The Voice of TheBus


POSTED: Saturday, December 05, 2009

Question: I'm a bus rider. The buses have announcements as to what stop it is, the bus number, destination, etc. The announcements are made by a friendly man's voice. I find it interesting how he pronounces the names of the places. Is this a real person's voice, or is it electronically produced? If it is a real person, can you tell us a little bit about him?

Answer: The “;Voice of TheBus”; belongs to Puakea Nogelmeier, an associate professor of Hawaiian language, poetry and literature at the University of Hawaii at Manoa.

But, “;What you hear on TheBus is about a half-note above my real rumble,”; he confesses. Normally, “;I speak in sort of a low roar.”;

Oahu Transit Services began using prerecorded voices aboard its buses in 1993 to aid the visually impaired and other passengers.

“;Prior to this, operators were required to call out stops and destinations to passengers with or without the assistance of an on-board public address system,”; said OTS spokes- woman Michelle Kennedy.

Interestingly, use of “;our progressive technology”; has not been implemented by many other bus systems across the nation, she said.

The initial voice used was chosen by the company that provided the new system, which resulted in a mainlander pronouncing local names based on phonetically written words provided by OTS, said Jon Nouchi, director of Planning and Service Development.

Brickwood Galuteria, former radio host and now a state senator, was later picked to be the on-board voice of city buses.

In 1999, OTS began searching for another so-called “;annunciator”;—or, as Nogelmeier described it in his resonant voice, “;an announcer who enunciates.”;

OTS officials were testing different systems as the technology kept evolving, and had considered a number of people to succeed Galuteria.

Nouchi had been one of Nogelmeier's students at UH-Manoa, where he has taught for 25 years, and felt that his former teacher had all the qualities needed, except for one: His voice was considered too low.

Enter digital technology.

At the first recording, “;We did it by me literally standing on tiptoes talking at the top of my range the whole time,”; Nogelmeier recalled. “;Then they digitally moved it up still further.”;

It took several months to complete the recordings. In 2003, with improved technology, Nogelmeier was brought in to re-record everything.

How many different phrases did he have to say? “;I would say a bajillion,”; he laughed.

Actually, there are 5,000 to 6,000 phrases involving about 100 routes that had to be recorded, Nouchi said. Since January those phrases include public service advisories announced periodically on all buses.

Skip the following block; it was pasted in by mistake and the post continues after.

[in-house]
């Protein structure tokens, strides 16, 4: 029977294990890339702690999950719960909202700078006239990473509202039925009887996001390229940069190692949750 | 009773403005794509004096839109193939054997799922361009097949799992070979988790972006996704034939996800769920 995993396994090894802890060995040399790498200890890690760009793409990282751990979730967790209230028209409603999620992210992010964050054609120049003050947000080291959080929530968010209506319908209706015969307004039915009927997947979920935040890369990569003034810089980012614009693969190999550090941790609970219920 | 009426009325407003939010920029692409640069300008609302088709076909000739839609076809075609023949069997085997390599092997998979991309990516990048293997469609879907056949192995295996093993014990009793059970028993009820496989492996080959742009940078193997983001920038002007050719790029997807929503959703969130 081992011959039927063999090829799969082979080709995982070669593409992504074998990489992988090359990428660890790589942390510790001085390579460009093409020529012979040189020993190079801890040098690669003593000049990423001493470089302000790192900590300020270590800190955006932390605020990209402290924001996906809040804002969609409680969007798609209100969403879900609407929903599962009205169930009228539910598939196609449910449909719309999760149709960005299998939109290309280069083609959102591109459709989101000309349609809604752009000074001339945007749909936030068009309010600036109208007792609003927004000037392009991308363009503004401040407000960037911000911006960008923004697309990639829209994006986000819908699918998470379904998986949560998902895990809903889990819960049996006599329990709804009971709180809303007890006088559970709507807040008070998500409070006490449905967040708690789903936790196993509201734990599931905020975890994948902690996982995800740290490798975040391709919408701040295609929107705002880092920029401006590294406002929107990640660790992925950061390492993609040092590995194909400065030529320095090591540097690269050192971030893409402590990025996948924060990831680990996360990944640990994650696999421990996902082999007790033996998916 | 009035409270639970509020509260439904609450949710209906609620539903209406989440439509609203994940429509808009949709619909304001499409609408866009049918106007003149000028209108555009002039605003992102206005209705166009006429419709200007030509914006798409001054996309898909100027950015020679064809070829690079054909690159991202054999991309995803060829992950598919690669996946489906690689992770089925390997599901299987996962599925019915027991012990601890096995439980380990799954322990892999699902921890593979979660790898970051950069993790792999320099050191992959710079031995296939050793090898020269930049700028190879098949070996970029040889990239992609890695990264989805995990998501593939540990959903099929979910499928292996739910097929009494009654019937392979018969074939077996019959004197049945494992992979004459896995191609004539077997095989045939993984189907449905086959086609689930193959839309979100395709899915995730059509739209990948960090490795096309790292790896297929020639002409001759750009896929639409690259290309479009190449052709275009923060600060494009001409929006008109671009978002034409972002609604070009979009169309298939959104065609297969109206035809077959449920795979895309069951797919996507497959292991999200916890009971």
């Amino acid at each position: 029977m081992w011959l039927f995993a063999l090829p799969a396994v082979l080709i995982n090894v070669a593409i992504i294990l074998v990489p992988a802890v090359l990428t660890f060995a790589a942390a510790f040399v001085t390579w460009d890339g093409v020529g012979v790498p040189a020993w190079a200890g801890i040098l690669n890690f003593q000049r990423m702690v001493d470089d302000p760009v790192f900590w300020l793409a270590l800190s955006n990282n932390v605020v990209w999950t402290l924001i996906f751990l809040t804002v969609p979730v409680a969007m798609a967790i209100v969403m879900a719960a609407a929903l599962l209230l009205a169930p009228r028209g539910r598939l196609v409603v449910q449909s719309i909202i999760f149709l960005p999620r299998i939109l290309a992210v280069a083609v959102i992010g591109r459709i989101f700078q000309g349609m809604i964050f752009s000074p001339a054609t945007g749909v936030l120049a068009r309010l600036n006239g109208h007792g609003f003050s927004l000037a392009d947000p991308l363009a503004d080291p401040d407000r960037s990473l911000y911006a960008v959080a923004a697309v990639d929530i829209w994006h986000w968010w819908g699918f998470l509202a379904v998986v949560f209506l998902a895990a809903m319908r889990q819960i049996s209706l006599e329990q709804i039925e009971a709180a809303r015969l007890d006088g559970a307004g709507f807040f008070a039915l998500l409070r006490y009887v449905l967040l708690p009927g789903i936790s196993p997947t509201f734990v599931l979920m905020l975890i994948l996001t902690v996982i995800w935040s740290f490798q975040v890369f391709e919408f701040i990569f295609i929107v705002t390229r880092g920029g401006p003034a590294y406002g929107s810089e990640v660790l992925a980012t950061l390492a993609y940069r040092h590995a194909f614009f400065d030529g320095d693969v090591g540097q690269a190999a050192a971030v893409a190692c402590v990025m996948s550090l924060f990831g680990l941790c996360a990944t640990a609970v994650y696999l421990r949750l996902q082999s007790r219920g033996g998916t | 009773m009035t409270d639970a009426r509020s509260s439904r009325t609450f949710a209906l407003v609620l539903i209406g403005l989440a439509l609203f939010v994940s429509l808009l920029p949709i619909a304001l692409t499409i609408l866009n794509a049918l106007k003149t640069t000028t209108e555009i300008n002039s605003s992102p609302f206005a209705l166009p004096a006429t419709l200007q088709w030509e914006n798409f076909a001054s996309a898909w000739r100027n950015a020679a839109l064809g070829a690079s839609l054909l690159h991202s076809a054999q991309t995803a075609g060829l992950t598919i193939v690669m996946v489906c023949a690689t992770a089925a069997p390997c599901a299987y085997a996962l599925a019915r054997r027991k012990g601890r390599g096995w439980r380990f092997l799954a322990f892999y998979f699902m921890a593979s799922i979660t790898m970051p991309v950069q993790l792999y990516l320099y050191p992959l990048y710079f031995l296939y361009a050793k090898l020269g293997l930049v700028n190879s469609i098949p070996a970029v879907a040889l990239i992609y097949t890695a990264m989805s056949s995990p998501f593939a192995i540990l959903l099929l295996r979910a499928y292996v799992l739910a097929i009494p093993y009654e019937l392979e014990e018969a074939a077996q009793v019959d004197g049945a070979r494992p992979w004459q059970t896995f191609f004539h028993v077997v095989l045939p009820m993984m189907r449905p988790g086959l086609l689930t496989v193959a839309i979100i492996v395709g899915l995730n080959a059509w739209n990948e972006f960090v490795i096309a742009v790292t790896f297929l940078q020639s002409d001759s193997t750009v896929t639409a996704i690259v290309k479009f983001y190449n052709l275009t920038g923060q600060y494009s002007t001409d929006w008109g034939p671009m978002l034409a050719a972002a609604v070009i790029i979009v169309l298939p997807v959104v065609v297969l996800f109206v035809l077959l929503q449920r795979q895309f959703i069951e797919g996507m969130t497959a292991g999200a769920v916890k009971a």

Being the “;Voice of TheBus”; is not as easy a job as it might seem.

Not only do you have to get the pronunciations correct, but you have to worry about inflection and tone and teeny variations in sound.

Nogelmeier noted he had to pronounce each stop twice, saying, for example, “;Kapiolani and King”; and “;King and Kapiolani.”;

He explained that there is a difference in sound if a word is said at the beginning of a phrase compared with saying it at the end. Technicians wanted both inflections so they could move the words around digitally: “;It's like playing cards—you can shuffle (them).”;

Nouchi said Nogelmeier turned out to be a good fit for TheBus for many reasons, among them “;his ability to be consistent over a long period of time.”;

Respected as a translator, composer, author and teacher, Nogelmeier said he realizes “;that no matter what other accomplishments I may achieve in this lifetime, it will probably go on my tombstone, 'He was the 'Voice of TheBus.'”;

That's fine with him because of the unexpected influence he has had on the language.

“;I am proud to do it because it's a service that I think really does something,”; he said. The other reason is how “;rapidly and powerfully”; his correct pronunciations effected change.

“;Almost immediately, all the bus drivers started pronouncing the names the way I was pronouncing them,”; Nogelmeier said.

Now bus drivers will say, “;Kina'u,”; with the 'okina (glottal stop), instead of “;Key-now.”; Or “;Alapa'i”; instead of “;Ala-pie,”; Nogelmeier said. In turn, passengers have picked up the pronunciations.

Both he and Nouchi “;were blindsided”; by that fact, Nogelmeier said. “;It's not that I am the perfect speaker or the unimpeachable pronouncer ... but now there is a consistent, assumed to be reliable, reference point.”;

Given all this, it might come as a surprise to those who do not know him that Nogelmeier is neither native Hawaiian nor Hawaii-born.

He was born Marvin Nogelmeier in San Francisco, was raised in Minnesota and only found himself in Hawaii by accident in 1972, when he was 18.

He laughs and says, “;I'm a real honest-to-goodness haole, but my heart is filled up with Hawaiian stuff.”;

Write to ”;Kokua Line”; at Honolulu Star-Bulletin, 7 Waterfront Plaza, Suite 210, 500 Ala Moana, Honolulu 96813; call 529-4773; fax 529-4750; or e-mail .(JavaScript must be enabled to view this email address).